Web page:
A short walk towards the city centre reveals the latest area for architectural renewal. Glasgow College and the surrounding area has seen a massive change in the past few years with building after building being erected at great speed (at least for someone who lives outside the city). But if I had to put my money on which of these buildings would still be standing in 100 years, The old Provan's Lordship would win hands down.

An old London bus passes by the modern architecture, the rattle of the Diesel engine cutting through the quiet like a chainsaw. It heads toward the Provan's Lordship. A link between new and old.

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All Still

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By Patrick La Roque

January is usually a quiet time of year, but 2019 is different. My calendar is filled with judging, writing and shooting assignments, including a few days in Toronto at the end of the month for a rather important gig. Combined to holidays that were little more than a seven-days-a-week-xmas-playlist blur, the sense of renewal and opportunity for reflection are missing this time around.

I’m meditating again (or trying to...the brain is one crazy nervous beast) and over the past weeks I’ve searched, actively, for images that would bring me peace. Therapy through photography. It’s much too easy to get caught up in busyness otherwise—as Kevin and Dominique both expressed very well in their last essays.

So here’s some stillness...an illusion, while we gather our thoughts.

The Hidden Lane

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PHOTOGRAPHY AND TEXT BY DEREK CLARK

DECEMBER 20th, 2018

Back in March this year, I shot some pictures of The Hidden Lane. This post has been sitting as a draft since then as it didn’t tie in with whatever we were doing around that time on Kage. Although it’s a bit out of season, I thought it would be a good idea to put this out as my last Kage post of the year. Sort of clearing out the cupboard so to speak.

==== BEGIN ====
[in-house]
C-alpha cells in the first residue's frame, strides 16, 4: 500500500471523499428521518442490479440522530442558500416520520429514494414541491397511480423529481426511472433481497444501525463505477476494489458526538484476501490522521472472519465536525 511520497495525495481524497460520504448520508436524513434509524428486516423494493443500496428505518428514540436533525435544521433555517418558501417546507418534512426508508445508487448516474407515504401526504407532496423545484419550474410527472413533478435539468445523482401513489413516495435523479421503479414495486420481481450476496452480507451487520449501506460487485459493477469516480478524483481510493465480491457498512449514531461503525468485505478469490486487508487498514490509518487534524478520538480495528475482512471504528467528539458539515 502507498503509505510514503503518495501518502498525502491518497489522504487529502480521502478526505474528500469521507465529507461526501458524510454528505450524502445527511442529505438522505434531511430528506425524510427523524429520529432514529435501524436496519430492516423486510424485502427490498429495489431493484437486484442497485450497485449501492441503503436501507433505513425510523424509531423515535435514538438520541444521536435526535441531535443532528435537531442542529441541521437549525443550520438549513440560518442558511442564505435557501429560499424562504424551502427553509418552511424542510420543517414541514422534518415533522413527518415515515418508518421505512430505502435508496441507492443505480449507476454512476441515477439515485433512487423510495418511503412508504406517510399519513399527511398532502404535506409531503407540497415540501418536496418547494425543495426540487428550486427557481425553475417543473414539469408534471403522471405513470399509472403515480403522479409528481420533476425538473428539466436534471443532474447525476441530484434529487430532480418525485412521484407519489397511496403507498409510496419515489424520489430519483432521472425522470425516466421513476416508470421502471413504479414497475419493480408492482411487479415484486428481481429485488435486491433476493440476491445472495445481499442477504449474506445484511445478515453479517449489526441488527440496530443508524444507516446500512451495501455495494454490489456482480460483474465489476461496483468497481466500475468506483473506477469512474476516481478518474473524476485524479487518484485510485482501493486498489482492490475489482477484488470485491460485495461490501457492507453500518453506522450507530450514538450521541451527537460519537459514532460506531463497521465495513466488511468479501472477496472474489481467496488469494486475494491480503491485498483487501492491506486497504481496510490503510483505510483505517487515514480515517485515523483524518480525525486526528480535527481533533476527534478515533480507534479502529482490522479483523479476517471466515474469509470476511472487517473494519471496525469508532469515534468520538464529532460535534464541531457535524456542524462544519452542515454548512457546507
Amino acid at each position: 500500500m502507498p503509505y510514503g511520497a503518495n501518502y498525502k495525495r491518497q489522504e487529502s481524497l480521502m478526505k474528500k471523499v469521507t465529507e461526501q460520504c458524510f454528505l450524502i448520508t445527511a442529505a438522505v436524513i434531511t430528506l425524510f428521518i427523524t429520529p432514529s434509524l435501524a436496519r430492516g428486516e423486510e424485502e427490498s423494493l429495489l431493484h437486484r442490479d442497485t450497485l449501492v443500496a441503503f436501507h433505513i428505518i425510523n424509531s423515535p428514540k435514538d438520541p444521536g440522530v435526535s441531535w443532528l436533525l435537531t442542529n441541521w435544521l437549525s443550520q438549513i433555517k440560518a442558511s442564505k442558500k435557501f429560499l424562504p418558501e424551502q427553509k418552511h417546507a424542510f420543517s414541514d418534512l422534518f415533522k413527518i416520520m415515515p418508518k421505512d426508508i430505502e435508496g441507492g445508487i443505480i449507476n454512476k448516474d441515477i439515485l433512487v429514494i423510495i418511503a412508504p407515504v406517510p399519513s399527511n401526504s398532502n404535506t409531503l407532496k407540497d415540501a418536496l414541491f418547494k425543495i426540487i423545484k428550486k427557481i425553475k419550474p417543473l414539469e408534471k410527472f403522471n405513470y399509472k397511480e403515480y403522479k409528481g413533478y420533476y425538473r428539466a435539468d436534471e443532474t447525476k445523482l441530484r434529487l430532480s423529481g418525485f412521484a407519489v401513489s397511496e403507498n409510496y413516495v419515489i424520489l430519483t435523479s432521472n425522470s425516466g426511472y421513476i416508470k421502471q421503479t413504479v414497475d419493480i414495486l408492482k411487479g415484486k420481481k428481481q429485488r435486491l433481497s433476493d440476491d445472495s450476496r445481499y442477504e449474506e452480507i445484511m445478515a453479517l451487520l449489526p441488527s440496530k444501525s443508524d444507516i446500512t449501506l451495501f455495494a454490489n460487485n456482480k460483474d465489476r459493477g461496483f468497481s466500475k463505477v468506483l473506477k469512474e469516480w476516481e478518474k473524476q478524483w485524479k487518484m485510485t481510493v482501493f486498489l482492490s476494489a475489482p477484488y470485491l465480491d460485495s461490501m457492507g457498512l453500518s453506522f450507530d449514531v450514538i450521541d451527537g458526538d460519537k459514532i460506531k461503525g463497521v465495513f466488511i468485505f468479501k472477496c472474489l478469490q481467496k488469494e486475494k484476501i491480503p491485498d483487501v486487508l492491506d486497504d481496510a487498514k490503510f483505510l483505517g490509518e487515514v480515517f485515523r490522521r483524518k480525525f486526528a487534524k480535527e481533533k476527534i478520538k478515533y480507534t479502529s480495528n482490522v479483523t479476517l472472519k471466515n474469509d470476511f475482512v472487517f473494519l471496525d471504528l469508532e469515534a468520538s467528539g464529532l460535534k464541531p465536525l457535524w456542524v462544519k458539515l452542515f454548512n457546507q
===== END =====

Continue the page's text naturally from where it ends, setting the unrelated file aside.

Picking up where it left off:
When I revisited this post I was struck by how bright and colourful it was. I’m not sure if it was denial or a sense of false hope, but it surprised me that 2017 was not all doom and gloom (even though most of it actually was).

MARCH 20th, 2017

Like the wardrobe leading to Narnia, a typical close on a Glasgow street leads to the Hidden Lane. To be honest, there is actually a sign telling passersby it's there (businesses gotta survive), but it's still a bit of a surprise when you go through the close and arrive inside the Lane.

Brightly coloured doors and even a large building painted in the brightest yellow paint let you know you have arrived somewhere a little different. Different for Glasgow at least as we're not known for bright colours on buildings (although some of the islands off the west coast do embrace that sort of thing). There is actually a slightly odd feeling of stepping into another country, no doubt helped by the sudden appearance of sunshine on the day I visited.

I stepped into the tea shop and ordered a cup of tea and a piece of walnut cake. Sipping my tea from an old China cup that reminds me of visiting my granny as a child, I chat with the waitress about the lane. She tells me that one of the offices belonged to an MP from the Green Party and another was used for restoring antique furniture. I ask if it's ok to take a few pictures inside the tea room and with permission, grab my X-Pro2 and X100F and shoot a few photographs. The waitress comments on my cameras and asks if they are old film cameras. I wish I had brought the Hasselblad as I had intended, but wanted to travel light as I would probably be doing a lot of walking today.